Deceitful Above All Things: Author Unravels L’Affaire LeRoy


Author: The JT LeRoy Story
Directed by Jeff Feuerzeig
Opens September 9

A classic episode from the annals of truth-stranger-than-fiction gets the newsmagazine treatment in Author: The JT LeRoy Story. Late-90s scenesters will recall that JT was not an author per se but the persona adopted by one Laura Albert, under which she published two acclaimed books—and that according to the backstory Albert invented, Jeremiah Terminator LeRoy was a gender-fluid teen raised in truck stops by his prostitute mother. JT became an object of fascination for all sorts of cultural luminaries, some of whom are heard here in phone conversations taped by Albert, including Gus Van Sant, Mary Karr, and Billy Corgan.

By Albert’s account, the alter-ego began as an impromptu therapeutic crutch, a device to provide the distance she needed to address past traumas and the security to risk giving her work an audience—though at the time she might not have been able to explain its utility. Eventually her success required the masquerade, at first limited to written correspondence and telephone conversations, to expand: Albert recruited her sister-in-law Savannah Knoop to make public appearances as JT, disguising her in a blonde wig and sunglasses. Her exposure reached its peak with the adaptation of her 2001 short story collection The Heart Is Deceitful Above All Things into a 2004 movie directed by and starring Asia Argento.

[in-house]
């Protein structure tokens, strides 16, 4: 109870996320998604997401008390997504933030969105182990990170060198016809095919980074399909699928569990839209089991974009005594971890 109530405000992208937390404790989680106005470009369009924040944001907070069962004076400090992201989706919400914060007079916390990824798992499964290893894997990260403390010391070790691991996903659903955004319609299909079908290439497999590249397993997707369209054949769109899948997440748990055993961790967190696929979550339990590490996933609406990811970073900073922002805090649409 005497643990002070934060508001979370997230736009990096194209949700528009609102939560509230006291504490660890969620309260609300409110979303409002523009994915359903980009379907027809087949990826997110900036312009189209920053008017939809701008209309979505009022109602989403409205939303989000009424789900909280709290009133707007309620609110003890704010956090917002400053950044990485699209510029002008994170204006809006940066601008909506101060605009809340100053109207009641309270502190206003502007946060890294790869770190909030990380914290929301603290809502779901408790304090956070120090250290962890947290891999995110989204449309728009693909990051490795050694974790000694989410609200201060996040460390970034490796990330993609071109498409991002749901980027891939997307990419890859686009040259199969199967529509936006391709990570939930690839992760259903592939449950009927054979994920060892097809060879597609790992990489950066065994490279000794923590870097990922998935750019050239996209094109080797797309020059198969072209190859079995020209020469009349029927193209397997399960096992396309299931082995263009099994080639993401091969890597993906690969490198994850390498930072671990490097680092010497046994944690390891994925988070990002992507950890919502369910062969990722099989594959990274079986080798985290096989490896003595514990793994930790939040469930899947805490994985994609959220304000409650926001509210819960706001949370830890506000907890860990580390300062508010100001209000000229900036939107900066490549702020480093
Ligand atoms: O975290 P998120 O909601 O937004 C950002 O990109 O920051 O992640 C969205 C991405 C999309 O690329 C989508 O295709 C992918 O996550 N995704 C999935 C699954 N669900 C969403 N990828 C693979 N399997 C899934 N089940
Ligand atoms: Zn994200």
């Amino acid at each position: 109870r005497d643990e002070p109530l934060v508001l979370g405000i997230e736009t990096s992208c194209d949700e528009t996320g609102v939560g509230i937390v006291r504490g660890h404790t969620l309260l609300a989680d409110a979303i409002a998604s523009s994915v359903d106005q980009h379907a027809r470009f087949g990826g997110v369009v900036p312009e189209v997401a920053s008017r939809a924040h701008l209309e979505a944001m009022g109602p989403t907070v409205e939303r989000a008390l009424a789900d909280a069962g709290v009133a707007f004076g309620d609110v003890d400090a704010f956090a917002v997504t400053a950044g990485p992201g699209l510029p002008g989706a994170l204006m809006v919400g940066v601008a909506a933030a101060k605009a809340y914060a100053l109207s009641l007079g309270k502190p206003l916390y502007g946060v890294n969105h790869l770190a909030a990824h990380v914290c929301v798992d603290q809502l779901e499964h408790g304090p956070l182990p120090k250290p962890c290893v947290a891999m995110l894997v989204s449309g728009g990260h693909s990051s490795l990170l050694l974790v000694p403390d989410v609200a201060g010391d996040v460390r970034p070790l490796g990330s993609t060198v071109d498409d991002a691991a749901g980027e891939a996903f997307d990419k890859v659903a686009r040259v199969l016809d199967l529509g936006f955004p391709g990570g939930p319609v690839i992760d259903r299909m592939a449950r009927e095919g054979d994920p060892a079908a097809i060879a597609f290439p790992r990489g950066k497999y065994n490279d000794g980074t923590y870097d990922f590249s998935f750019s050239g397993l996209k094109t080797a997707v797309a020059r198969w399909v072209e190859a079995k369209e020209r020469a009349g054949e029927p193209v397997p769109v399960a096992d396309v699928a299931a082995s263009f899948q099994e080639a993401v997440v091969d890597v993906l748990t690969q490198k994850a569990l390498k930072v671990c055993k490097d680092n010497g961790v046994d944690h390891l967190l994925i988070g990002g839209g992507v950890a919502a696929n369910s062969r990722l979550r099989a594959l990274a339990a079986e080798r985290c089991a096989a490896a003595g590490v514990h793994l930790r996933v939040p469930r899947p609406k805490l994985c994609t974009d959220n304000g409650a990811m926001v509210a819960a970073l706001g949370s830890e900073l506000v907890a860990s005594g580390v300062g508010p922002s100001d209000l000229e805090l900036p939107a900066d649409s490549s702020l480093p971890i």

The arrangement was uncovered by journalists not long after; in addition to taking predictable flak in the press, Albert wound up in civil court and on the wrong end of a six-figure judgment. A closing title card notes that Albert now writes under her own name, but director Jeff Feuerzeig doesn’t delve into her current literary reputation, or how her work as JT might fare with future readers who go in knowing the phony-backstory backstory, or the general relationship between a work of fiction and its author’s public image.

A story this rich in ironies and metaphysics ought to be big game for a filmmaker, but Feuerzeig gives the impression throughout that his chief concern is telling the best anecdote at the party, rather than conducting any sort of analysis or developing symbolic resonance. The benchmark films for undermining the notion of authorship are Close-up and F for Fake, formally daring works that reshape the boundaries of documentary—and eternal rebukes to rote info dumps like this one.


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